But Johnson’s near-miss on the first ballot kicked off an afternoon of protests and delegate glad-handing, with the vice presidential race to be decided later. Johnson had run a careful campaign with an eye on the general election, picking former Massachusetts governor Bill Weld — like him, a Republican who switched parties — as his running mate. In Saturday night’s debate, Johnson, alone among the top-five contenders, said that he would have signed the 1964 Civil Rights Act and that he thought people should be licensed to drive cars. He was loudly booed for both positions.
“I liked it,” Johnson said in an interview before Sunday’s vote. “Let’s draw attention to the only candidate onstage saying that he would sign the Civil Rights Act, let’s draw attention to the only candidate onstage who’s in favor of driver’s licenses. I don’t know about you guys, but I think that’s a great distinction between myself and the rest of them.”
Those positions were tough to swallow for some of the party’s self-identified radicals. They’d spent the campaign season — including more than a dozen debates — labeling Johnson a “Republican-lite” candidate who could not expand on the 1 percent of the vote he had won as the 2012 nominee. Johnson was silent when the first ballot showed him just six votes short of a majority.
Johnson’s rivals, especially Libertarian activist Austin Petersen and software engineer John McAfee, saw an opportunity to drag out the process. They briefly huddled on the convention floor and worked delegates, as Johnson had unfruitful conversations with critics and then walked outside for an interview with MSNBC.
“It’s not unique to the Libertarian Party that we have factions,” Johnson said. “When Republicans and Democrats get to this stage of the process, they’ve already gone through their primaries. You don’t hear much of a contrast. In the case of Libertarians — not so much.”
Outside the convention floor, Johnson was followed by supporters — his own and hold-outs from a “Never Johnson” faction.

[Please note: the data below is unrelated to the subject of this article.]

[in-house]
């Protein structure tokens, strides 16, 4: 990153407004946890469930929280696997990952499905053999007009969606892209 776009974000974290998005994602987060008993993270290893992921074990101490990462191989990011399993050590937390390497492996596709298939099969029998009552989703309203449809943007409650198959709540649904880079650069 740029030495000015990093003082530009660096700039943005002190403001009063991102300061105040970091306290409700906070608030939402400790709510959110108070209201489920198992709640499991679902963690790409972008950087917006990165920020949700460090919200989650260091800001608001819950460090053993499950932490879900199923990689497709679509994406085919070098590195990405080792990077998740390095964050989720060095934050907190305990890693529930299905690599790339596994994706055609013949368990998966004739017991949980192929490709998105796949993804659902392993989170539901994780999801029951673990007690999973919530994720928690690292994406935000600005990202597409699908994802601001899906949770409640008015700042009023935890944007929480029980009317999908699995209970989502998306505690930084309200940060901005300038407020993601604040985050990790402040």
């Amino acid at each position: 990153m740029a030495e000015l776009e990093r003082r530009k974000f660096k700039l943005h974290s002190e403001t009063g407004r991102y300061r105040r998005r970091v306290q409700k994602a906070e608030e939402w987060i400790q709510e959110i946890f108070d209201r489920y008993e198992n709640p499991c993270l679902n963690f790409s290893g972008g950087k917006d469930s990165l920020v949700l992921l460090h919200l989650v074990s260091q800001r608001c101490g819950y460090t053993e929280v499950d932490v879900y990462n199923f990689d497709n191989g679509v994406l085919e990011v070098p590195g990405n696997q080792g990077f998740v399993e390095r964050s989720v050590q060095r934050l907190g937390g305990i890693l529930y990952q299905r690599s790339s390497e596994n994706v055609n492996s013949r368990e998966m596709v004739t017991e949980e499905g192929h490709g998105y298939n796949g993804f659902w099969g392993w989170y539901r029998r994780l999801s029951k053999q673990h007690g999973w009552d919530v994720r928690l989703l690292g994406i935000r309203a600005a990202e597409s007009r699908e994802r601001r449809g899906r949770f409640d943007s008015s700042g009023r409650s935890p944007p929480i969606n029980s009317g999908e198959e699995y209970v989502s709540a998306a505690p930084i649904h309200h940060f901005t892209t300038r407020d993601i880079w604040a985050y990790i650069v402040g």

The scrum quieted down for Johnson to do the interview. But when it ended, Petersen gave chase and pulled Johnson aside — in full view of reporters.
“Do you want to unite the party?” Petersen asked.
“This is not the place, Austin,” said Johnson, referring to the media attention.
“Why did you pick Bill Weld?” Petersen asked.
Johnson shook his head and walked away, as Petersen denounced Weld as a “horrible statist” and argued with a Johnson supporter who said that, at 35, Petersen was too young to represent the party.
“Tell that to Marquis de Lafayette,” Petersen said. “He was 18.”
Meanwhile, Johnson was securing the votes of Libertarian delegates who had cast sympathy ballots for lesser-known candidates. Johnson gained 60 votes on the second ballot, while Marc Allan Feldman, a well-liked physician who just that morning had helped people injured by a hit-and-run driver, lost 40 votes between ballots.
Johnson’s victory began the race for vice president, which promised drama of its own. Weld, who had made a fitful Libertarian run for governor of New York in 2006, was not otherwise tied to the party. As he did interviews and met delegates, he made up ground but acknowledged that he did not always align with the party base. After the first presidential ballot, Weld said in a short interview that he had finally read the LP's platform and disagreed with part of it.
“It’s pretty good,” he said. “They want to eliminate the income tax; that wouldn’t bring in enough revenue. I’m for a flat tax.”
What was unclear, as the vice presidential fight began, was who could overtake Weld. The candidates for vice president were a mixture of obscure activists. McAfee ruled out running for the second spot on the ticket; Petersen said he would do it only if Johnson fired his campaign staff.
In his victory speech, Johnson beseeched the delegates to look past any of their ideological qualms with Weld to consider the breakthrough the party could win if it nominated two former Republicans. Weld, he said, had done 25 major media interviews since agreeing to run. That was 25 more interviews than Jim Gray, a judge who became Johnson’s 2012 running mate, ever did.
“I realize it’s up to you,” Johnson said. “If it’s not Bill Weld, I don’t think we have the opportunity to be elected president of the United States.”